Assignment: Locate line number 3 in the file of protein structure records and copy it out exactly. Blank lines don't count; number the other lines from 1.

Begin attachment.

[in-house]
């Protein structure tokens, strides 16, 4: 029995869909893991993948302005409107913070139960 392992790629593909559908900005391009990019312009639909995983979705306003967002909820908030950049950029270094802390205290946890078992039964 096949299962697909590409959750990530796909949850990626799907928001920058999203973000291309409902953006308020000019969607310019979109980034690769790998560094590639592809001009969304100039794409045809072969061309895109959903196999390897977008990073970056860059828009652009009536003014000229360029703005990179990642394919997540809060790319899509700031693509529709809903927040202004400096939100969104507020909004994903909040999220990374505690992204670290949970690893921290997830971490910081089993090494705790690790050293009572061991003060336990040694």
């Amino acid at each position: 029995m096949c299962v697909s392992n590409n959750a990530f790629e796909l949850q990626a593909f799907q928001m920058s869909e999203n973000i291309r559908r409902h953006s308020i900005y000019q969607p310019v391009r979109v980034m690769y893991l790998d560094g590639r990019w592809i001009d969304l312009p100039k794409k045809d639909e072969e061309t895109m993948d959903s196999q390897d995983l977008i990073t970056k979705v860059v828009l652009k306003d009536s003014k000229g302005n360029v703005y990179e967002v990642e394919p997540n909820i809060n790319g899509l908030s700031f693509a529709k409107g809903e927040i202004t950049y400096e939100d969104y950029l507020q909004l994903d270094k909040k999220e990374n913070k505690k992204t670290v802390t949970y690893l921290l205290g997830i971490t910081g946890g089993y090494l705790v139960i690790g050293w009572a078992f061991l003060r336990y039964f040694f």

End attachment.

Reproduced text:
């Amino acid at each position: 029995m096949c299962v697909s392992n590409n959750a990530f790629e796909l949850q990626a593909f799907q928001m920058s869909e999203n973000i291309r559908r409902h953006s308020i900005y000019q969607p310019v391009r979109v980034m690769y893991l790998d560094g590639r990019w592809i001009d969304l312009p100039k794409k045809d639909e072969e061309t895109m993948d959903s196999q390897d995983l977008i990073t970056k979705v860059v828009l652009k306003d009536s003014k000229g302005n360029v703005y990179e967002v990642e394919p997540n909820i809060n790319g899509l908030s700031f693509a529709k409107g809903e927040i202004t950049y400096e939100d969104y950029l507020q909004l994903d270094k909040k999220e990374n913070k505690k992204t670290v802390t949970y690893l921290l205290g997830i971490t910081g946890g089993y090494l705790v139960i690790g050293w009572a078992f061991l003060r336990y039964f040694f």